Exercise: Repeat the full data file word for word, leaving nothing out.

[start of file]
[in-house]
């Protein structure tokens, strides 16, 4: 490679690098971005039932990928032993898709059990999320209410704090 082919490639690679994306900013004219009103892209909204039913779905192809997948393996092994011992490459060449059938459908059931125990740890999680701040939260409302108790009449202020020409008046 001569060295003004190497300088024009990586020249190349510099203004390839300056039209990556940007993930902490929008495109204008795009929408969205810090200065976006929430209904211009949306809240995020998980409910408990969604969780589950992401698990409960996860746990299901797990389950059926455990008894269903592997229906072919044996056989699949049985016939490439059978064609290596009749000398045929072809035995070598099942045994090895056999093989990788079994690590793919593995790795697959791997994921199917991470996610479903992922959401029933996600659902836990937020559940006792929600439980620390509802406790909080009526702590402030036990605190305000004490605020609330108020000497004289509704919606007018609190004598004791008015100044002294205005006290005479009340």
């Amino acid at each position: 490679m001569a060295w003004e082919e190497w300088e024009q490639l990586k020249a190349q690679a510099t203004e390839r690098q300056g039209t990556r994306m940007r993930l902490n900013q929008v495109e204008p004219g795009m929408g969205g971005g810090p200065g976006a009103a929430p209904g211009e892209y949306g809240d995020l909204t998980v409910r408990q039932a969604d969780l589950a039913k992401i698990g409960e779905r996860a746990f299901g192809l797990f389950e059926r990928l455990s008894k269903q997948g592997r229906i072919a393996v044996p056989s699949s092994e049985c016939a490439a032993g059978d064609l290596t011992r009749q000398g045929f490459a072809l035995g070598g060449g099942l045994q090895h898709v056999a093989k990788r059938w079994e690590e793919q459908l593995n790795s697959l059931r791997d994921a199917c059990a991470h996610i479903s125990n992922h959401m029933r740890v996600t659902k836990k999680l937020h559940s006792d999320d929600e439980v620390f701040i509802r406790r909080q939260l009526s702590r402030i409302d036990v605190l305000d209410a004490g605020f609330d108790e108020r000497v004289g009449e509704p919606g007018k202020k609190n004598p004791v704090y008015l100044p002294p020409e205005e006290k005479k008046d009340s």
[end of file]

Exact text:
[in-house]
């Protein structure tokens, strides 16, 4: 490679690098971005039932990928032993898709059990999320209410704090 082919490639690679994306900013004219009103892209909204039913779905192809997948393996092994011992490459060449059938459908059931125990740890999680701040939260409302108790009449202020020409008046 001569060295003004190497300088024009990586020249190349510099203004390839300056039209990556940007993930902490929008495109204008795009929408969205810090200065976006929430209904211009949306809240995020998980409910408990969604969780589950992401698990409960996860746990299901797990389950059926455990008894269903592997229906072919044996056989699949049985016939490439059978064609290596009749000398045929072809035995070598099942045994090895056999093989990788079994690590793919593995790795697959791997994921199917991470996610479903992922959401029933996600659902836990937020559940006792929600439980620390509802406790909080009526702590402030036990605190305000004490605020609330108020000497004289509704919606007018609190004598004791008015100044002294205005006290005479009340």
């Amino acid at each position: 490679m001569a060295w003004e082919e190497w300088e024009q490639l990586k020249a190349q690679a510099t203004e390839r690098q300056g039209t990556r994306m940007r993930l902490n900013q929008v495109e204008p004219g795009m929408g969205g971005g810090p200065g976006a009103a929430p209904g211009e892209y949306g809240d995020l909204t998980v409910r408990q039932a969604d969780l589950a039913k992401i698990g409960e779905r996860a746990f299901g192809l797990f389950e059926r990928l455990s008894k269903q997948g592997r229906i072919a393996v044996p056989s699949s092994e049985c016939a490439a032993g059978d064609l290596t011992r009749q000398g045929f490459a072809l035995g070598g060449g099942l045994q090895h898709v056999a093989k990788r059938w079994e690590e793919q459908l593995n790795s697959l059931r791997d994921a199917c059990a991470h996610i479903s125990n992922h959401m029933r740890v996600t659902k836990k999680l937020h559940s006792d999320d929600e439980v620390f701040i509802r406790r909080q939260l009526s702590r402030i409302d036990v605190l305000d209410a004490g605020f609330d108790e108020r000497v004289g009449e509704p919606g007018k202020k609190n004598p004791v704090y008015l100044p002294p020409e205005e006290k005479k008046d009340s």